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Tuesday, July 10, 2012

Uganda's top biochemist is also a preacher, instrumentalist and and singer


A diminutive man in big spectacles and lines of seniority on his face stepped on the platform at Makerere Full Gospel Church and was moments later strumming his electric guitar and singing his heart out in an old-school style reminiscent of American country singer Johnny Cash in his heyday. The song, Give Me Grace Today, was a hypnotic preamble that got congregants lifting hands and singing along. The man’s zeal extended into his sermon on Walking in the Power of God’s Might, eliciting mighty “Amens” from his listeners. His name was Prof. John Lubega, in the country for a short visit, and Pr. Fred Wantaate had seized the opportunity and invited him as guest preacher.

Prof. John Lubega
    But this is Prof. Lubega’s real claim to fame: “I’m the only Ugandan at the moment who’s experienced well enough in laboratory medicine; there is no other.” Also the first Ugandan to become professor of biochemistry, he has for 35 years worked in some of the world’s best universities and hospitals, and distinguished himself with some inventions too. For example he was the first to crack the mystery of how a pregnant woman’s defense molecules cross to her unborn baby without leading to auto-immune diseases.    “I managed to work out the molecular configuration involved – the way the anti-bodies cross – and my work was the first to elucidate on how this process works.” 

       Now a Professor of Laboratory Medicine and Biochemistry at the University Hospital, the Medical School of the University of Sharjah in the United Arab Emirates (UAE), Prof. Lubega’s life has been one roller-coaster! Born in 1948 at Nsambya Hospital, his father Dr. John Lubega (after whom he’s named) had other wives and didn’t play a significant role in the bringing of his son. So Lubega and his sister were solely raised by their mother, Dorothy Namuddu, a nurse.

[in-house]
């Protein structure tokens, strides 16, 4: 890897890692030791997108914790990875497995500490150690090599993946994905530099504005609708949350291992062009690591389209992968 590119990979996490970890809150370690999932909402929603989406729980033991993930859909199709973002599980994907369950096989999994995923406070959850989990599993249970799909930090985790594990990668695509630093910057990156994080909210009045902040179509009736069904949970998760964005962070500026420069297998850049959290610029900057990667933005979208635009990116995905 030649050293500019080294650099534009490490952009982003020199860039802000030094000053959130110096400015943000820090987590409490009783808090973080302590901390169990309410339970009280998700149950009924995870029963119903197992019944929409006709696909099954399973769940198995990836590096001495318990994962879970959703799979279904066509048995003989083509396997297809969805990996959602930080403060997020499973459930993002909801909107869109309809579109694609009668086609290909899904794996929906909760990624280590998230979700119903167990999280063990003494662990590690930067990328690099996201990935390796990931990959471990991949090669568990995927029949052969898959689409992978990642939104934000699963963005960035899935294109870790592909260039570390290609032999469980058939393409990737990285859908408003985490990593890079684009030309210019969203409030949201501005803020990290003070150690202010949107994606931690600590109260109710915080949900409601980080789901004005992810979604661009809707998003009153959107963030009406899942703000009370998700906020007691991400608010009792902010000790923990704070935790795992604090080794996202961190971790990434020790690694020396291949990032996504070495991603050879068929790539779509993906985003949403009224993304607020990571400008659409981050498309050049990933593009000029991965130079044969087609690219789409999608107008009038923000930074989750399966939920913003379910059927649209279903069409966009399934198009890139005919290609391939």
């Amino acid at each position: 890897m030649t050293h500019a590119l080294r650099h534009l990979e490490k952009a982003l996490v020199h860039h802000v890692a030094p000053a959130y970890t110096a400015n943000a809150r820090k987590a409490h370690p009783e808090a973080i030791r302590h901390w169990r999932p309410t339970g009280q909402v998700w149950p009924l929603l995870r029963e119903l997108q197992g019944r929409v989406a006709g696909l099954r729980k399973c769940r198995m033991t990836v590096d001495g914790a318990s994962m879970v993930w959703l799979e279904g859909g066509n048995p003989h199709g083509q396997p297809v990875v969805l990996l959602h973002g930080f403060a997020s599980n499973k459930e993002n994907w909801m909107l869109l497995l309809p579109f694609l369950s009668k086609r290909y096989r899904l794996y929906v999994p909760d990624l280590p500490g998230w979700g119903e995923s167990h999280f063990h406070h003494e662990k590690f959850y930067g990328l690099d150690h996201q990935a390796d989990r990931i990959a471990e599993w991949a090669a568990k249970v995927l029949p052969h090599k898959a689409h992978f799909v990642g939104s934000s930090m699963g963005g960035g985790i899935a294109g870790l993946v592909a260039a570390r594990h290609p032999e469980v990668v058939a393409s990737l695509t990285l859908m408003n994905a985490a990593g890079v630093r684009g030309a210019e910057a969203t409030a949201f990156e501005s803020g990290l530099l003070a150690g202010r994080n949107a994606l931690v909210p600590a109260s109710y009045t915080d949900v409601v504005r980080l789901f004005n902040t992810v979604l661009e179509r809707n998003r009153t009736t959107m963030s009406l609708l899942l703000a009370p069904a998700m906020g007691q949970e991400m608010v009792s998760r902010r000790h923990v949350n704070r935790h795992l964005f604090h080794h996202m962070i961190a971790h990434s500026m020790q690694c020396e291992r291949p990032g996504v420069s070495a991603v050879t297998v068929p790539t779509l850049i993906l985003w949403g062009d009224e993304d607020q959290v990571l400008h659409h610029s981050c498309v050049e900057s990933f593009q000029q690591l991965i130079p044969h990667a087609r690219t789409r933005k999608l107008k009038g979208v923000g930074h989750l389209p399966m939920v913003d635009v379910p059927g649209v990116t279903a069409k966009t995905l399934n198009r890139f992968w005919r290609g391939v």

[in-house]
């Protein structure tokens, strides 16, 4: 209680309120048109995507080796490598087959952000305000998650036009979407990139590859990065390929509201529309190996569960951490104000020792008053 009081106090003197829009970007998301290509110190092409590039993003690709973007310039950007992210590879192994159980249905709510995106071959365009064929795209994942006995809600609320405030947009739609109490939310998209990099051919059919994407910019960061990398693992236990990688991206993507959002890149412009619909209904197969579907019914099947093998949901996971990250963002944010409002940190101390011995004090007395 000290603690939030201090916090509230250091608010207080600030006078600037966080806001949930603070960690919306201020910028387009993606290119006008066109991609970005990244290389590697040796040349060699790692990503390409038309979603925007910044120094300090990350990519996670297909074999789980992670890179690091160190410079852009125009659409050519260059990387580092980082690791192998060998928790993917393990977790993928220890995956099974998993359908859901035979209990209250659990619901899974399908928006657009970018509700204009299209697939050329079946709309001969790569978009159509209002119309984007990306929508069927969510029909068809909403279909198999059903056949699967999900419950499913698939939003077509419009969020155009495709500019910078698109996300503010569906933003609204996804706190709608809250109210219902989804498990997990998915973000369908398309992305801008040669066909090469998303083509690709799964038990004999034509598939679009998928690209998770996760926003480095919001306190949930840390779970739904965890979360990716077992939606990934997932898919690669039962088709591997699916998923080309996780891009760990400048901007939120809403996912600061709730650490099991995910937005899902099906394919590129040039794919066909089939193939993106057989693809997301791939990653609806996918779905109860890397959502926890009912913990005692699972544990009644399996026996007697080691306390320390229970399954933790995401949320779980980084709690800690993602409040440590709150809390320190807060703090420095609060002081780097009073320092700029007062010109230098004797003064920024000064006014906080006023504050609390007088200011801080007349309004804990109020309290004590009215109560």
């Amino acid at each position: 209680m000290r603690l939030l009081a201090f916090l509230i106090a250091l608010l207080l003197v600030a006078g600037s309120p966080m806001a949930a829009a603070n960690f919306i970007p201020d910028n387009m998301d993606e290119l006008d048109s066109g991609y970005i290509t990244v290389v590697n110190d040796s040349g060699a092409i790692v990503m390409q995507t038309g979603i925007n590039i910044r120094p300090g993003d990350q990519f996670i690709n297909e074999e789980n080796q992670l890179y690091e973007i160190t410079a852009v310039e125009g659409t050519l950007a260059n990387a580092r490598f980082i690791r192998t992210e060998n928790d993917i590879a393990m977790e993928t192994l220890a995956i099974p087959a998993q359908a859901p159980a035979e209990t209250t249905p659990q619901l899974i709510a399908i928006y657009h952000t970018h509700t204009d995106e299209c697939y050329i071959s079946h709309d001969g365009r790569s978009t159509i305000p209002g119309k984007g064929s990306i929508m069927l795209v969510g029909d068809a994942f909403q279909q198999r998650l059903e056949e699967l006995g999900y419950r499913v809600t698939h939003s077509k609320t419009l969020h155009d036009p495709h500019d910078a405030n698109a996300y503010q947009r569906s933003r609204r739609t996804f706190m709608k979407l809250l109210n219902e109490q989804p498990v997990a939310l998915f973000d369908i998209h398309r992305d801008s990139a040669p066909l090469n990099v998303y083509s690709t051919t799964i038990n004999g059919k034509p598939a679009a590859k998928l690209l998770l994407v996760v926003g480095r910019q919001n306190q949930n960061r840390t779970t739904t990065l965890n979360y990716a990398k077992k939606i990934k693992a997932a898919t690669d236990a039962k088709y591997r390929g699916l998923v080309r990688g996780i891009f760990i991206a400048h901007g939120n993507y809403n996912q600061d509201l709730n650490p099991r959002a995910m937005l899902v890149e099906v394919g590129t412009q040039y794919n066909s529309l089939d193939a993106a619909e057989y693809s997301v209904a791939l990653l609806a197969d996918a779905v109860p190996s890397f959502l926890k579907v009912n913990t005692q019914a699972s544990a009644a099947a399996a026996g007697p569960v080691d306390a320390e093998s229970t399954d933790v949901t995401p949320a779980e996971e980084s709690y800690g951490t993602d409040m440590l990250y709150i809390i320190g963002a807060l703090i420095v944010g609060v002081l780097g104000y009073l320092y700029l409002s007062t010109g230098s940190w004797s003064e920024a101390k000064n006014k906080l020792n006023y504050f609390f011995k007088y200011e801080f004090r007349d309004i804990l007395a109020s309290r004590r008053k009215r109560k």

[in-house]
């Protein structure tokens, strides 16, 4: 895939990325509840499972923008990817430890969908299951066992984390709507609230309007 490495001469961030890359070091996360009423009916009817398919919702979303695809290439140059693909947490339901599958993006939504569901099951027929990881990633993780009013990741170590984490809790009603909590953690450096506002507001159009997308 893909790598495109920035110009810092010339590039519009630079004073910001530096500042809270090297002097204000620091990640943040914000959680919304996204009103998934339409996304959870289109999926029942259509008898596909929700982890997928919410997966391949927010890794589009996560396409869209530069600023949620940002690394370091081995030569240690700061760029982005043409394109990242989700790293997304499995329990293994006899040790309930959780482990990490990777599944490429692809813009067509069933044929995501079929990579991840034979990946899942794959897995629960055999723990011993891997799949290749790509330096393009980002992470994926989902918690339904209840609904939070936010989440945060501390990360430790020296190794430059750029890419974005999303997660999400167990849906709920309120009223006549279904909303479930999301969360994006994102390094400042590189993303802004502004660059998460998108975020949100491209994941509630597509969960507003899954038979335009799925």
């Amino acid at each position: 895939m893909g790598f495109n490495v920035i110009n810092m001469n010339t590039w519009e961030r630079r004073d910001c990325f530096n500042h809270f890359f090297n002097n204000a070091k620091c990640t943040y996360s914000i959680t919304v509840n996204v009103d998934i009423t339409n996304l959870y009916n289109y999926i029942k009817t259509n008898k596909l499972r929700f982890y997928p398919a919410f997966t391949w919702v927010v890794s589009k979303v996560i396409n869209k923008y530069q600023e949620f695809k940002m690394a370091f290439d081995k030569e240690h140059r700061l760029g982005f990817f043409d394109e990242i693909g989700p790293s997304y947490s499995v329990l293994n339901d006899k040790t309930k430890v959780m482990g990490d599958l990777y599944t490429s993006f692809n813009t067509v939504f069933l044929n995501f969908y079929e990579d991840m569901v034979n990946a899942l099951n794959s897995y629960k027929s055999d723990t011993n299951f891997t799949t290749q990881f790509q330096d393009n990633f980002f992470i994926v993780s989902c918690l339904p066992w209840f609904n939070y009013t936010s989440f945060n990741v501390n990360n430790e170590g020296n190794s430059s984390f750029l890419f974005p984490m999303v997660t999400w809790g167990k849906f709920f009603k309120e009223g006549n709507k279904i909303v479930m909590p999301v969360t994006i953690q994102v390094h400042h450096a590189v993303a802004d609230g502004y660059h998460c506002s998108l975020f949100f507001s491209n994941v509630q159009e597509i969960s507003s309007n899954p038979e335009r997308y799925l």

In the early 1960s when Pentecostalism was beginning to take root in Uganda, his mother embraced it, and one Sunday grabbed her then 12-year-old son by the collar and dragged him to the alter to get saved. Lubega reminisces mirthfully: “It was the craziest but most important decision my mother made for me. I was very stubborn but after that dramatic conversion, all the demons of boyhood left me and for the first time I experienced real inner peace.”

      Lubega attended Aggrey Memorial Primary School but failed examinations, on account of which he was denied admission to Mengo S.S. Still believing in the competence of her son, his mother managed to get him a place at Lubiri S.S. He repaid her mother's confidence in him by coming on top of his class from then on.  In fact, when he got into S.2, he decided he deserved a better school and wrote to the headmaster of Kings College Budo about it. To his delight, his prayers were answered!  This was in 1963 – the year his mother quit her nursing job to become a full-time preacher. Lubega panicked but somebody somewhere always appeared and paid his tuition fees. “It was the first greatest lesson I learned from my mother,” he says, “that whoever serves Jesus never lacks.”

    From Budo, Lubega went to Makerere University to study medicine on government sponsorship. After graduation, he landed a scholarship to the University of Cambridge. He pinched himself not believing he was in the same university that Charles Darwin of the Natural Selection fame attended. Surely this was God's reward for his mother’s faithfulness and prayers. Moreover this was in 1976, at the height of Idi Amin’s reign of terror when doctors were not allowed to leave the country. Lubega was helped by his diminutive physical stature; he left through Kenya disguised as a local boy in torn shorts and slippers! Lubega graduated with a Masters of Medicine top of his class and was retained as a student scholar.